The First Trial At The International Criminal Court Is Held

The International Criminal Court (French: Cour Pénale Internationale; commonly referred to as the ICC or ICC) is a permanent tribunal to prosecute individuals for genocide, crimes against humanity, war crimes, and the crime of aggression (although it cannot currently exercise jurisdiction over the crime of aggression).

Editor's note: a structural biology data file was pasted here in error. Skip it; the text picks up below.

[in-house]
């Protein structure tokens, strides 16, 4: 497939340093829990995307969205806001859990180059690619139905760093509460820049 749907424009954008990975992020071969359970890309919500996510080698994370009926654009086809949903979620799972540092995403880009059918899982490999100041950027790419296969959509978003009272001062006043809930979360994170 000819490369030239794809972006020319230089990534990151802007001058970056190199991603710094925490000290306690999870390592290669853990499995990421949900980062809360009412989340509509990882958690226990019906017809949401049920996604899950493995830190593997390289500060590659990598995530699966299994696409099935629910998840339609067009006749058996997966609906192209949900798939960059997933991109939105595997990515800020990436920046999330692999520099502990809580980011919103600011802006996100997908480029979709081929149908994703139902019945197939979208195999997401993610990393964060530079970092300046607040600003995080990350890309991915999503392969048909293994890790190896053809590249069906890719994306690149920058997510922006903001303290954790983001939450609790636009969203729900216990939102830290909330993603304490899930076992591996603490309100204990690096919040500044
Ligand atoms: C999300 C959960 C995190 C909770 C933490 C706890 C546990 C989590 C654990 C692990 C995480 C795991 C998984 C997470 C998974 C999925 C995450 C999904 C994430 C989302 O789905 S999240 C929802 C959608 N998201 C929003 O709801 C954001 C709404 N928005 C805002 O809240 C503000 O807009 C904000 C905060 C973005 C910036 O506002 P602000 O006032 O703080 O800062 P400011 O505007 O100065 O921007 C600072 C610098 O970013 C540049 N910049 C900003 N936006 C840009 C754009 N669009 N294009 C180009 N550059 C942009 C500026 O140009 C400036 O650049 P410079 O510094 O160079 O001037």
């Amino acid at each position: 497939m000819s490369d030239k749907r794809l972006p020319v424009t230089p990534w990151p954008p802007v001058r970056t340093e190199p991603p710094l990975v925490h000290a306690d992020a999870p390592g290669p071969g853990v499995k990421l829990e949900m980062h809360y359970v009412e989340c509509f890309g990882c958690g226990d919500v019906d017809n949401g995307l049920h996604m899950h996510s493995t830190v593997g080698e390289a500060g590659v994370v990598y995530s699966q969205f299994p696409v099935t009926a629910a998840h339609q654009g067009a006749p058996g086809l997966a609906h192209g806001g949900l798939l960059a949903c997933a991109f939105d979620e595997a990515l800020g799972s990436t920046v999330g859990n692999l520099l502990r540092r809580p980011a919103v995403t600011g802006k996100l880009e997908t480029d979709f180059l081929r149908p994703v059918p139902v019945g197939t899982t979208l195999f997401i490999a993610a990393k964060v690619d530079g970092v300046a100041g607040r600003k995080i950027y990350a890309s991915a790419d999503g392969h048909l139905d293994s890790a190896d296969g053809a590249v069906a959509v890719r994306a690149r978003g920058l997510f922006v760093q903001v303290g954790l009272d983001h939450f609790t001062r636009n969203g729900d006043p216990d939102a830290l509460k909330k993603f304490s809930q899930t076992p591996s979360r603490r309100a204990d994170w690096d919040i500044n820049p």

To date, the court has opened investigations into four situations: Northern Uganda, the Democratic Republic of the Congo, the Central African Republic and Darfur. The court has indicted fourteen people; seven of whom remain free, two have died, and four are in custody. The ICC's first trial, of Congolese militia leader Thomas Lubanga, began on 26 January 2009.